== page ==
Housing Discrimination Alleged in Astoria, Queens
FHJC Testing Investigation Uncovers Racial Bias in Rental Practices
On November 24, 2014, the Fair Housing Justice Center (FHJC), three African American testers, and a white renter who used the services of a real estate firm to locate an apartment filed a lawsuit in federal District Court (EDNY) alleging that a realty firm and owners of rental properties in Astoria, Queens discriminate against African American renters. The lawsuit names, as defendants, Horizon Realty of New York, LLC., along with licensed real estate brokers Michael Demkiw and Walter Lizzul, and Dimitrios Thomas, an agent for a landlord in Astoria.
The complaint alleges that in August, 2013, Allison Brown, a white woman, contacted Horizon Realty and used the services of Mr. Lizzul to locate an apartment in Astoria Queens. After moving into her apartment, Ms. Brown learned that her landlord had previously rejected an African American family for the same apartment and had instructed Mr. Lizzul not to bring “those types” of people to the building. Ms. Brown, who wanted to reside in a community that was open and racially diverse, contacted the FHJC to report the alleged discriminatory conduct.
In response to the information provided by Ms. Brown, the FHJC commenced a testing investigation in which teams of comparably qualified African American and white testers were deployed to Horizon Realty to inquire about available apartments. After a two month investigation, the FHJC corroborated the allegation and found that Mr. Lizzul was refusing to show many available rental units to African American renters. African American testers were discouraged, not informed about many available apartments, and/or only steered to an apartment that was in serious disrepair. In contrast, the same agent told white testers and showed them multiple available apartments, which the agent described as “spectacular,” “top of the list,” “the best one of the bunch,” and “top notch.”
On one test, Mr. Lizzul informed a white male tester posing as part of a married household that he would need to meet the tester’s wife before he could show them any available apartments. When the tester stated that his wife was not available that day, the agent suggested there was a “loophole” and asked if the tester could show him a picture of his wife. The tester produced a picture of a white woman on his iPhone and then the agent agreed to take the tester out to view multiple apartments.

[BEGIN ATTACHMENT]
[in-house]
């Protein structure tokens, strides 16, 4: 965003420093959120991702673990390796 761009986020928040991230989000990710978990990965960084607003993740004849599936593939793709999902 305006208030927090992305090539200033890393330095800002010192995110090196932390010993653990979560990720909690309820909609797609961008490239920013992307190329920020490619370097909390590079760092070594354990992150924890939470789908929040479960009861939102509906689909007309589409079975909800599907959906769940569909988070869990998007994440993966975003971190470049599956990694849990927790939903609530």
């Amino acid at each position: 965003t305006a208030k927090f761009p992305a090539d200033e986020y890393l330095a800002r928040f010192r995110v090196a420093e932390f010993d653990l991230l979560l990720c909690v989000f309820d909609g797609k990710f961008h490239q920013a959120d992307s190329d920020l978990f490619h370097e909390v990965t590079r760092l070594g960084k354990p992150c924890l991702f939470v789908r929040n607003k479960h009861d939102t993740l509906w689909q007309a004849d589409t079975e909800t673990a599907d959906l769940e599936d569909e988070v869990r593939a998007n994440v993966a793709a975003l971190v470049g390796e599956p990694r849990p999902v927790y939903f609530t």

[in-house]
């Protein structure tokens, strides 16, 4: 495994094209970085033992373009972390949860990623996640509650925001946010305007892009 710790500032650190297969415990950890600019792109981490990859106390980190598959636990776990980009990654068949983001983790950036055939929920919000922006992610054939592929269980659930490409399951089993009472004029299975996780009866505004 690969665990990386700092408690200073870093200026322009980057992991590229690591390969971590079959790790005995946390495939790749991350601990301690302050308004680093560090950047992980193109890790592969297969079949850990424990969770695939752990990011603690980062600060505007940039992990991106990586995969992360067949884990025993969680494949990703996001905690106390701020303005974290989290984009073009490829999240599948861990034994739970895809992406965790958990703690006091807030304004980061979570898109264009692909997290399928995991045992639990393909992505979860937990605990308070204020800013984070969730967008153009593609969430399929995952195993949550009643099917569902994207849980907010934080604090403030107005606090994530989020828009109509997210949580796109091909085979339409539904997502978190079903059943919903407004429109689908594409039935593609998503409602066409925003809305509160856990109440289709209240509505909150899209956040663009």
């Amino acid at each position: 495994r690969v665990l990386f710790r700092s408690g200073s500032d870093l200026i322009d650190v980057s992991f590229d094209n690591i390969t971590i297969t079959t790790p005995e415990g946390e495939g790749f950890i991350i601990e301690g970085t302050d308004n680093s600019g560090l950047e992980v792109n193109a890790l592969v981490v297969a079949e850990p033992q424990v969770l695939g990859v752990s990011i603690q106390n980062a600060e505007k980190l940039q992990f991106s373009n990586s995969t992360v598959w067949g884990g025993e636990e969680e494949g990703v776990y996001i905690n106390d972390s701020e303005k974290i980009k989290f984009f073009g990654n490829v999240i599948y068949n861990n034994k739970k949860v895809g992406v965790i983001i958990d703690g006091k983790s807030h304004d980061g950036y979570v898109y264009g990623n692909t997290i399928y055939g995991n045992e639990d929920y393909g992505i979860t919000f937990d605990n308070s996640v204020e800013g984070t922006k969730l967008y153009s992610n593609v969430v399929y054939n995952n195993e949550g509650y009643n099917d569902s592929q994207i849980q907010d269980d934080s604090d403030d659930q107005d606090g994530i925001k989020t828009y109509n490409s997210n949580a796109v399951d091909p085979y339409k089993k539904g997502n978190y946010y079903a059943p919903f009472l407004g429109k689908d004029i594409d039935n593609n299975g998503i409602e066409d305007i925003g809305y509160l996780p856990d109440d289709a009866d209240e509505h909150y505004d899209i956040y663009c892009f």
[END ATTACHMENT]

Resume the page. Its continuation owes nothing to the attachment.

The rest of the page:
FHJC Executive Director Fred Freiberg stated, “The discriminatory conduct detailed in the complaint not only restricts the housing choices available to African American renters, but also reinforces residential segregation by manipulating the racial make-up of entire rental buildings and neighborhoods.” Freiberg added, “This lawsuit should send two clear messages. First, the possession of a real estate license from the State of New York does not constitute a license to discriminate and, second, real estate agents and landlords who believe that they can, with impunity, engage in such insidious racial discrimination do so at their own financial peril.”
The lawsuit seeks damages and injunctive relief to stop the discrimination and ensure future compliance with fair housing laws. The plaintiffs are represented by Mariann Meier Wang and Alice G. Reiter with the law firm of Cuti Hecker Wang LLP.
FHJC Staff News
In October, the Fair Housing Justice Center (FHJC) welcomed two new full-time employees.
Elizabeth Gorman was hired as FHJC’s new Office Manager. Prior to joining the FHJC, Ms. Gorman enjoyed a career in theater management, both on the production and administrative side. She holds a Bachelor of Fine Arts from Boston University and is bi-lingual in English and Spanish. Ms. Gorman fills the position formerly held by Vanessa Gonzalez, who provided seven years of outstanding service to the FHJC. Everyone at the FHJC wishes Vanessa all the best as she pursues a new career in the culinary arts.
Michael Nixon joined the FHJC staff as the new Legal and Policy Coordinator. Mr. Nixon has a law degree from the John Marshall Law School (JMLS) in Chicago, Illinois and a Bachelor of Science degree in Political Science from Andrews University in Berrien Springs, Michigan. During law school, Mr. Nixon worked as a Civil Rights Law Clerk at the JMLS Fair Housing Legal Clinic.
Finally, congratulations to Lizette Carrión, who was promoted to the new position of Deputy Director at the FHJC. Ms. Carrión began working as a tester for the FHJC eventually became the Senior Investigative Coordinator, supervising complex systemic testing investigations, including many that resulted in state and federal fair housing cases. She has also developed and implemented effective testing protocols for investigating lender practices. Her promotion is a tribute to her dedication and the many contributions she has made to the FHJC over the years.
FHJC Board President Gene Capello commented, “Many people may not realize that the FHJC, which serves the most populated region of any private fair housing organization in the nation, is staffed by a team of only seven professionals. I know I speak for the entire FHJC Board of Directors when I say that FHJC’s accomplishments to date are a result of the extraordinary dedication, resourcefulness, and skill of our staff.”